Book Reviews Foundation Terminus

Published on August 7th, 2013 | by Michaela Buckley

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Foundation Saga: Foundation – Isaac Asimov

The Foundation Saga is Sci-Fi’s most well known collection of novels, principally as Science Fiction isn’t wont to create sagas, a habit propounded by Fantasy.

Written by Isaac Asimov, known as one of the three SF giants along with Arthur C. Clarke and Robert A. Heinlein, The Foundation Saga begins with the first installment, Foundation, published in 1951 and originally started out as a collection of short series, then later a trilogy, and then was finally expanded into a full series, with preludes and everything.
No series is complete without some discord in chronology.

The novel is set on many worlds, over many years and with many characters, with the overarching plot concern ‘the Foundation’. What started as a group of scientists exiled to a distant uninhabited planet in the periphery of the moribund Empire, soon expanded into its own power vying to rival and overthrow the Empire, whose technology is waning and the economy lapsing into a steady decline, predicted to destroy itself inside of 500 years.

Foundation First edition Asimov

The world’s cheesiest first edition. You can already see physics defying rocketry going on!

The initial creation of the Foundation begins with Hari Seldon, a professor of Psycho-history, a teaching which is not widely known or practiced, which deals in calculated prediction of future events governing a large group of people. Seldon uses this skill to predict the destruction of the Empire and decides it is time to take the situation into his own hands.

He begins by playing off the Empire’s central planets court systems against itself, using his own predictions and stabilising of events, he manages to direct himself into being exiled from the Empire under the guise of creating an Encyclopaedia, designed to slow the effect of a long reign of technological lull resulting in his proposed decline of the Empire, the very idea of which is considered treasonous. Instead he wishes to be secluded and left alone with a group of like-minded individuals to start a new order.

This genre of Sci-Fi, which can be described as a Political Space Opera, is bit of a turn for Asimov, the creator of the 3 laws of robotics. As a Bio-Chemist who frequently writes about Sci-Fi mysteries about Robots and morality, mostly in the form of short stories and small novels,a long running series is a bit of a dive into new territory, so much so that I was incredibly surprised about the content of the book completely lacking robots, opting instead to focus on human drama and religious themes.

Religious themes?   I know that a lot of people are very wary of the term “Religion” when it comes to Sci-Fi, I never really understood why as surely it is one of the most interesting themes to explore whatever your own religious beliefs. Foundation employs a very cynical view of religion, where it is used for financial and economic gain, a tool in politics. Politics is one of the biggest parts of this book. From the creation of the Foundation from the ashes of the Empire, to its own struggles against rivalling planets, each character from the different eras are faced with their own problems they must face and succeed in using the ingenuity to overcome for the sake of Foundation’s future.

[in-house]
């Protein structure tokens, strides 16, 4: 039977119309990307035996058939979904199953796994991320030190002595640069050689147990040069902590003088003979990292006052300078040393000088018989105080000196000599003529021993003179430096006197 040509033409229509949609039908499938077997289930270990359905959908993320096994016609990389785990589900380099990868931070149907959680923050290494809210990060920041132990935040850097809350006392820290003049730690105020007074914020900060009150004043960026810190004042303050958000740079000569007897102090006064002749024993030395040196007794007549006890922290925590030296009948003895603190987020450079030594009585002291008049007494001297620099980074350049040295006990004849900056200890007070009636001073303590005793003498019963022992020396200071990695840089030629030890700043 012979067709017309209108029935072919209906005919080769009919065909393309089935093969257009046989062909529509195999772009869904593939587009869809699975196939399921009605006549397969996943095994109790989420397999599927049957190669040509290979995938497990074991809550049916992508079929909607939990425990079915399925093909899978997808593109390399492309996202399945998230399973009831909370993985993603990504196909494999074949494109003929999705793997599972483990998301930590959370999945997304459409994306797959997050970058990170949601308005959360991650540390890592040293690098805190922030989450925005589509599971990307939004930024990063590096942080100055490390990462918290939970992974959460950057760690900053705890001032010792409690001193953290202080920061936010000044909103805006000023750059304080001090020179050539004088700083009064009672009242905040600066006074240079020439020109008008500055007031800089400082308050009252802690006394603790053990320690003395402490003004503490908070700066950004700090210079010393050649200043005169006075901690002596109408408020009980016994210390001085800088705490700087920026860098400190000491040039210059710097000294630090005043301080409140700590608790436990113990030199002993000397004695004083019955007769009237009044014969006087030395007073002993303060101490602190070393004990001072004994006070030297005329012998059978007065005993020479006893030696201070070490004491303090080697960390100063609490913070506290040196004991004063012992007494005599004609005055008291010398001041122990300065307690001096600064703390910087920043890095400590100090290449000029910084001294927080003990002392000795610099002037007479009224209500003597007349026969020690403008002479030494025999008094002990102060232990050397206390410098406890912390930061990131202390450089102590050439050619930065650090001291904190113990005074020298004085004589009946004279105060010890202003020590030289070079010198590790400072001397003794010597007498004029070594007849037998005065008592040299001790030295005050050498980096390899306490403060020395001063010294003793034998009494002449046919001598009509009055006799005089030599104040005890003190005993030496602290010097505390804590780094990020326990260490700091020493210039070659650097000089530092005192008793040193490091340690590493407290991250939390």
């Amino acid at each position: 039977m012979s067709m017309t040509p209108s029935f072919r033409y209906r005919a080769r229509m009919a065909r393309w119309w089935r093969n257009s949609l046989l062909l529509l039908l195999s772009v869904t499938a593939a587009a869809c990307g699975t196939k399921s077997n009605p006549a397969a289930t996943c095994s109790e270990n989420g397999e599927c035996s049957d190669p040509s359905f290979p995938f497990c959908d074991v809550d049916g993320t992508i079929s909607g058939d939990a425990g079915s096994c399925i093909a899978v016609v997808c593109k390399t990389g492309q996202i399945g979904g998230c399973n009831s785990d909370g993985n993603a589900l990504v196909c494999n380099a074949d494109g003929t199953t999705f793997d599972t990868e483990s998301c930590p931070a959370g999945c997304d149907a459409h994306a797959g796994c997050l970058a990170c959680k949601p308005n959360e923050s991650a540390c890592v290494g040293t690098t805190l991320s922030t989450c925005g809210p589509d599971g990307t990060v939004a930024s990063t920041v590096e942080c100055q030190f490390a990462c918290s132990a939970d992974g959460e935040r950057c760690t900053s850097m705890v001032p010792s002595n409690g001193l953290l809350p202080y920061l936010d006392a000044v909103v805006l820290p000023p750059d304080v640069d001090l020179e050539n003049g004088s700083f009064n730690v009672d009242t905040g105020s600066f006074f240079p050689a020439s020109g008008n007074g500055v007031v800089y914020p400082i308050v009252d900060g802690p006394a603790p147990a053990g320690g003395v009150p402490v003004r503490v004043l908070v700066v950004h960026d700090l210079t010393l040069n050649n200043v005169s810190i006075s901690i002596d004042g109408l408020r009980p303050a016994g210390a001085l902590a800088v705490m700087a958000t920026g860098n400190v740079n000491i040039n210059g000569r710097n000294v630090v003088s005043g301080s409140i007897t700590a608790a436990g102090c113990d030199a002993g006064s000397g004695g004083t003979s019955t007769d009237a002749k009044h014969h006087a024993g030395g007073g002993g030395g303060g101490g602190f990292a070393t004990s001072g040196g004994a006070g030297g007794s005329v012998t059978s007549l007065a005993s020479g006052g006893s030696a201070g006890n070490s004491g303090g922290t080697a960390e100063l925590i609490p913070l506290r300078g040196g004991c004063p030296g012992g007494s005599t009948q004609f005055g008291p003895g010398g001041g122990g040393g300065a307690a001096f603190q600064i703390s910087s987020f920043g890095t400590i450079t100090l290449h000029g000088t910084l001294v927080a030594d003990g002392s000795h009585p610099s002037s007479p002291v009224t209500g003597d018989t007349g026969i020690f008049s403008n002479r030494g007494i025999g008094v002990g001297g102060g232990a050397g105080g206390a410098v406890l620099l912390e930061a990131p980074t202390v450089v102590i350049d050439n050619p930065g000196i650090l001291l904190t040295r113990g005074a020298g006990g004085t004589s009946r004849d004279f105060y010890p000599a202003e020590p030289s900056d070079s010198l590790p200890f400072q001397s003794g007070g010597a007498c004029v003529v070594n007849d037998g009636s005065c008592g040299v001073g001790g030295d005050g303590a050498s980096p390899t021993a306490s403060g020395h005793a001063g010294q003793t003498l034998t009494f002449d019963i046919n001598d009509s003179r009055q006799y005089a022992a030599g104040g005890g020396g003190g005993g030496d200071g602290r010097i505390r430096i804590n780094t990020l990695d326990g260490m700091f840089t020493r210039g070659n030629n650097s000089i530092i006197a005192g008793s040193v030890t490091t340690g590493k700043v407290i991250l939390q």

Asimov Foundation Panther

The Panther edition is one to avoid as it is full of typos.

The story is weaved around interpersonal and inter-spacial politics, the twists and turns from his mystery-styled robot works still makes an appearance here, with the plays from the characters being  obscured and the reasons for apparent nonchalance kept secret until the final scene, where all is revealed. The plot is full of intrigue and makes for very addictive reading. If I had to compare this to another book, then it’s a little bit like Game of Thrones in space.

There were some notable omissions from the novel, for example, the main city of Trantor at the very beginning is treated to a paragraphs of descriptive immersion, however the lack of technological explanation or even some general idea of architecture for the subsequent cities, planets and ships was extremely lacking. The first of the main characters is also made to feel very much like he had purpose and was going to last. I was rather confused and kept wondering whether we would be going back to first timeline as it seemed so over-characterised for what little pagetime it ended up getting. Pagetime = Like screentime, but in a book. The characters were great and the dialogue, like in most Asimov work, drives all of the plot, but the lack of female characters and diversity made some of the novel cramped and stifling. It seemed there were only 3 kinds of people in the book; stupid, angry or intelligent. Which is all very well for the set up of a novel and storyline, but I can’t see it working in later novels.

One of my editions had a lot of errors and typos in, that’s the Panther 1985 version which is pictured, so I would avoid that one, but other versions are much improved. There are 7 books in the series total so it can always be a pain if your rather picky about getting a good-looking set going.

Foundation is rightfully considered one of the best Science Fiction novels written by one of SF’s greatest writers, wonderfully paced and uniquely exciting, it provides a great canvas for Asimov to extoll brilliant ideas of philosophy and the creation of civilisation. This book belongs on any bookfan’s shelf.

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